Then, for each element iRCL, the method computes its contribution, evali, if it is added to Mk to obtain Mki:


Where div is the mean diversity defined in the equation (6).

Afterwards, the method selects the best candidate i* in RCL if this improves the actual partial solution; this is to say, if evali*>0, and add it to the partial solution, Mk+1=Mki*; otherwise, if evali*0, the method stops.

Figure 2 show the pseudo-code of this phase of construction of the method that one calls heuristic GRASP.

Figure 2.

GRASP construction phase

4.4. Local search in GRASP

The GRASP construction usually does not obtain a local optimum and it is customary in GRASP to apply a local search method to the solution constructed. As shown in [6], previous local search methods for diversity problems limit themselves to exchange a selected with an unselected element, keeping constant the number m of selected elements. Since we do not have this size constraint in the Max-Mean model and we admit solutions with any value of m, we can consider an extended neighborhood based on the Variable Neighborhood Descent (VND) methodology.

We consider the combination of three neighborhoods in our local search procedure:

  • N1: Remove an element from the current solution, thus reducing the number of selected elements by one unit.

  • N2: Exchange a selected element with an unselected one, keeping constant the number of selected elements.

  • N3: Add an unselected element to the set of selected elements, thus increasing its size by one unit.

The order of exploration of the neighborhoods is given to try, in the range of possibility, diminishing the number of selected elements, increasing its diversity as well, which happens when a better solution is obtained in N1. If this is not possible, one can conserve the cardinality of the selected set with the obligation of increasing diversity, just like what happens when exploring the neighborhood N2. Finally, by exploring N3, one is willing to increase the cardinality of the set selected if increasing diversity.

More specifically: Given a solution, Mm, the local search first tries to obtain a solution in N1 to improve it. If it succeeds, and finds Mm-1' with dm(Mm-1')>dm(Mm), then we apply the move and consider Mm-1' as the current solution. Otherwise, the method resorts to N2 and searches for the first exchange that improves Mm. If it succeeds, and finds Mm' with dm(Mm')>dm(Mm), then we apply the move and consider Mm' as the current solution. In any case, regardless that we found the improved solution in N1 or in N2, in the next iteration the method starts scanning N1 to improve the current solution. If neither N1 nor N2 is able to contain a solution better than the current solution, we finally resort to N3. If the method succeeds, finding Mm+1' with dm(Mm+1')>dm(Mm), then we apply the move and consider Mm+1' as the current solution (and come back to N1 in the next iteration). Otherwise, since none of the neighborhoods contain a solution better that the current one, the method stops.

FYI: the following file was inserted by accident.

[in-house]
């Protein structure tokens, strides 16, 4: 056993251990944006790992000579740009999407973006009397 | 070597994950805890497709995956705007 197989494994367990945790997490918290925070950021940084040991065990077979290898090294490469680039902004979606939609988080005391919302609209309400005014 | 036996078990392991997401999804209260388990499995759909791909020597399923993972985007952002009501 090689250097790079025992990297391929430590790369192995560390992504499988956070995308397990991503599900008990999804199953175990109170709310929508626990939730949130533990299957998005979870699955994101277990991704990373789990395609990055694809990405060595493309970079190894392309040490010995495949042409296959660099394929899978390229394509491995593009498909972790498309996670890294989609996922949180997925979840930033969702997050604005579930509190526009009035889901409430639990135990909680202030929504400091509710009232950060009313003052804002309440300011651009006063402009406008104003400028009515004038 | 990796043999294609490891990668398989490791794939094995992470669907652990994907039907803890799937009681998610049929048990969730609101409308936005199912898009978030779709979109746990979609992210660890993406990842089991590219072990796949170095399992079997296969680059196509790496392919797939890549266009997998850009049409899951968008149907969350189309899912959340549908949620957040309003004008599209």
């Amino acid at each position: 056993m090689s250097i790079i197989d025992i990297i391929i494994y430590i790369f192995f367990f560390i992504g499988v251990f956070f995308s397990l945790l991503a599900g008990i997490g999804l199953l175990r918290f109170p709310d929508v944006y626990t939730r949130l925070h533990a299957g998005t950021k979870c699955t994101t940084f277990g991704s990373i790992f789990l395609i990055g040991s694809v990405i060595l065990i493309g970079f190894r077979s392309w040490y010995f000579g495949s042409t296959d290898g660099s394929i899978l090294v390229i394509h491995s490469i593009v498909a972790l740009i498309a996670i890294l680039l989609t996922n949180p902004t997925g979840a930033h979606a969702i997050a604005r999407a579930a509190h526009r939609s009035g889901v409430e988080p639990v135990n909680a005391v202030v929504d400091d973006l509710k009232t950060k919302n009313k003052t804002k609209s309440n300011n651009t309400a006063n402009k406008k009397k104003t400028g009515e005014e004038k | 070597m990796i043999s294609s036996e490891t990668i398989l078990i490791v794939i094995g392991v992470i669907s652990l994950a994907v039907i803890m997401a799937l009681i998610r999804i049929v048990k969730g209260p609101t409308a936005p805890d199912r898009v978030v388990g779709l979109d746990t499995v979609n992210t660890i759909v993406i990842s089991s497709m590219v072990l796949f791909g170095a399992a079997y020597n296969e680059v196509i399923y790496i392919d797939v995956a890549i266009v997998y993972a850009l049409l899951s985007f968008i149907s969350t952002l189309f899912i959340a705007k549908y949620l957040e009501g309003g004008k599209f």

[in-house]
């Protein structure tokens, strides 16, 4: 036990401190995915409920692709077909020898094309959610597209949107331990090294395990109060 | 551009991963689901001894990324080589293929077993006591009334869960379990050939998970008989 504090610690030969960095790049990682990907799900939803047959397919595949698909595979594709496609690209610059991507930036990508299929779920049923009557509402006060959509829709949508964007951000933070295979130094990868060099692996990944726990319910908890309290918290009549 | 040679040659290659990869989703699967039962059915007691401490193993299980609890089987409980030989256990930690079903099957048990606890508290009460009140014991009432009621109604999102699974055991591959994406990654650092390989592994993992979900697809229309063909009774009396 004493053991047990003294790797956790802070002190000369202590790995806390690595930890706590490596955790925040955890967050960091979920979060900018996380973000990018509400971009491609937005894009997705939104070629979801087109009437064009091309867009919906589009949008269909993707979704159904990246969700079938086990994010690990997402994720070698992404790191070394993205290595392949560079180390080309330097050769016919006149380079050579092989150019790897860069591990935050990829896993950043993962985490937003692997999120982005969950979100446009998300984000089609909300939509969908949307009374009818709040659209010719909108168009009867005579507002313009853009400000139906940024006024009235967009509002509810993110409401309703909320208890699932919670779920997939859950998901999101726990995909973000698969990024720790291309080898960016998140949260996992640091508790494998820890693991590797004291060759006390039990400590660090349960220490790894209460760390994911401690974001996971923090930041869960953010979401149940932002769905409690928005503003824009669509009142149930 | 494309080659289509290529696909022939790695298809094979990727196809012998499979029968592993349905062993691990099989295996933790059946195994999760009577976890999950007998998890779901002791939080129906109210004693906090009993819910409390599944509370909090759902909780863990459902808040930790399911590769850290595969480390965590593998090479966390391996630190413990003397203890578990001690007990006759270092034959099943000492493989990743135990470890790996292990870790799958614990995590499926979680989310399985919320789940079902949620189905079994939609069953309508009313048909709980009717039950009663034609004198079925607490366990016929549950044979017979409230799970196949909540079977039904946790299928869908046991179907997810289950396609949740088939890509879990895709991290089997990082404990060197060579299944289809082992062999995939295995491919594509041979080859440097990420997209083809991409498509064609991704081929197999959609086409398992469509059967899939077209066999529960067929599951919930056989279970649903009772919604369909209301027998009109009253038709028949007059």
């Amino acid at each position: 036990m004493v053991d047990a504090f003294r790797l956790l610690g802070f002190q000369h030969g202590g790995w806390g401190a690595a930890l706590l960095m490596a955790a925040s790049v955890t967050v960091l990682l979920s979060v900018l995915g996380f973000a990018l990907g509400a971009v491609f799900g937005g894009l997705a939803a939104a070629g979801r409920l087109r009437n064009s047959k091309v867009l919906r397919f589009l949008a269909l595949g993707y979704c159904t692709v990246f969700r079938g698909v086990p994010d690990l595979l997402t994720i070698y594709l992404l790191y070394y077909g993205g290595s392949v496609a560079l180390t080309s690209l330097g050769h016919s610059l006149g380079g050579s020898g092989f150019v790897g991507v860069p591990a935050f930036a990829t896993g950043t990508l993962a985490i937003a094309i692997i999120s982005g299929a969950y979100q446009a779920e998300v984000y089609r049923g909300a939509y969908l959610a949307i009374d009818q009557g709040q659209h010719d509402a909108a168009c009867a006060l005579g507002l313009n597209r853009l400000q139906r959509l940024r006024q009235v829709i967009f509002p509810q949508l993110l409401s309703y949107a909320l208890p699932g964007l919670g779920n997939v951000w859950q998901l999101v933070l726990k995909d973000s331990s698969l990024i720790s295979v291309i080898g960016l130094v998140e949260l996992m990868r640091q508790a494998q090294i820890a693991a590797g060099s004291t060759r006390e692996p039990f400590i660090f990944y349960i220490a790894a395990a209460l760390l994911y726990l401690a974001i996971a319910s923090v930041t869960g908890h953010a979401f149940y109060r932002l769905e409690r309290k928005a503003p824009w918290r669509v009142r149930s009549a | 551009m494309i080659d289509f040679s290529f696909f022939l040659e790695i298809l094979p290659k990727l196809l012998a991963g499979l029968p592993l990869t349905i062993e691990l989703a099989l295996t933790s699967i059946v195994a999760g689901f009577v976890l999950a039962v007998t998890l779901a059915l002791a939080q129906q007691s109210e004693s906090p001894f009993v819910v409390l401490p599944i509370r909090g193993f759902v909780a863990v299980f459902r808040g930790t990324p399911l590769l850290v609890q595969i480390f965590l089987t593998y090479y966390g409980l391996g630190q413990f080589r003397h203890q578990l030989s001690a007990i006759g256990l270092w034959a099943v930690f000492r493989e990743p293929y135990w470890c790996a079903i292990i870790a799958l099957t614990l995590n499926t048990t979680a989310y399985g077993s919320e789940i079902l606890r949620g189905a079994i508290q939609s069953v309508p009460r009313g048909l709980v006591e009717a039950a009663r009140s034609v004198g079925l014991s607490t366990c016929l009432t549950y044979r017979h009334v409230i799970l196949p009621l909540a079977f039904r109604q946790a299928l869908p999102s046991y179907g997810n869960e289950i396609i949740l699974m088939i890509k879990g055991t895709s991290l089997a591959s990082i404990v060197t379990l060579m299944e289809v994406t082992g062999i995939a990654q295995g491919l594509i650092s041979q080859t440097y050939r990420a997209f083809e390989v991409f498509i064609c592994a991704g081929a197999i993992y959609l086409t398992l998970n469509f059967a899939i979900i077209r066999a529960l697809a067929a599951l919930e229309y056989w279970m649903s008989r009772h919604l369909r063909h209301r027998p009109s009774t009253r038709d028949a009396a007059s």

To accelerate the search in these neighborhoods, one would not make the exploration in a sequential manner over the elements of a specific neighborhood, if not one would evaluate the potential contribution to the partial solution of the following manner: Given a solution Mm, one calculates the contribution of each element selected i, just like the potential contribution of each element unselected i like:


Thus, when exploring N1 one searches for the elements selected in the given order by ds, where the element with the smallest value is tested first. Similarly, when exploring N2 proving the selected elements in the same order but the elements unselected in the inverse order, this is to say, first considering the elements not selected with a grand potential contribution to the partial solution.

Finally, when exploring N3 the elements not selected, that are considered to be added in the actual solution, they are explored in the same manner than in N2, in which the element with the largest contribution is considered first. Figure 3 outlines the pseudo-code of this phase.

Figure 3.

Local search in GRASP

4.5. GRASP with path relinking

The Path Relinking algorithm was described for the first time in the framework of tabu search method, it operates on a Elite Set of solutions (ES), constructed with the application of a previous method. Here we apply GRASP to build ES considering both quality and diversity. Initially ES is empty, and we apply GRASP for b=ES iterations and populate it with the solutions obtained (ordering the solutions in ES from the best x1 to the worst xb). Then, in the following GRASP iterations, we test whether the generated solution x', qualify or not to enter ES. Specifically, if x' is better than x1, it enters in the set. Moreover, if it is better than xb and it is sufficiently different from the other solutions in the set (d(x',ES)dth), it also enters ES. To keep the size of ES constant and equal to b, when we add a solution to this set, we remove another one. To maintain the quality and the diversity, we remove the closest solution to x' in ES among those worse than it in value.

Given two solutions, x ,y , interpreted as binary vectors with n variables, where variable xi takes the value 1 if element i is selected, 0 otherwise, the distance dx,y can be computed as dx,y=i=1nxi-yi and the distance between a solution x' and the set ES,  d(x',ES), can be computed as the sum of the distances between x' and all the elements in ES.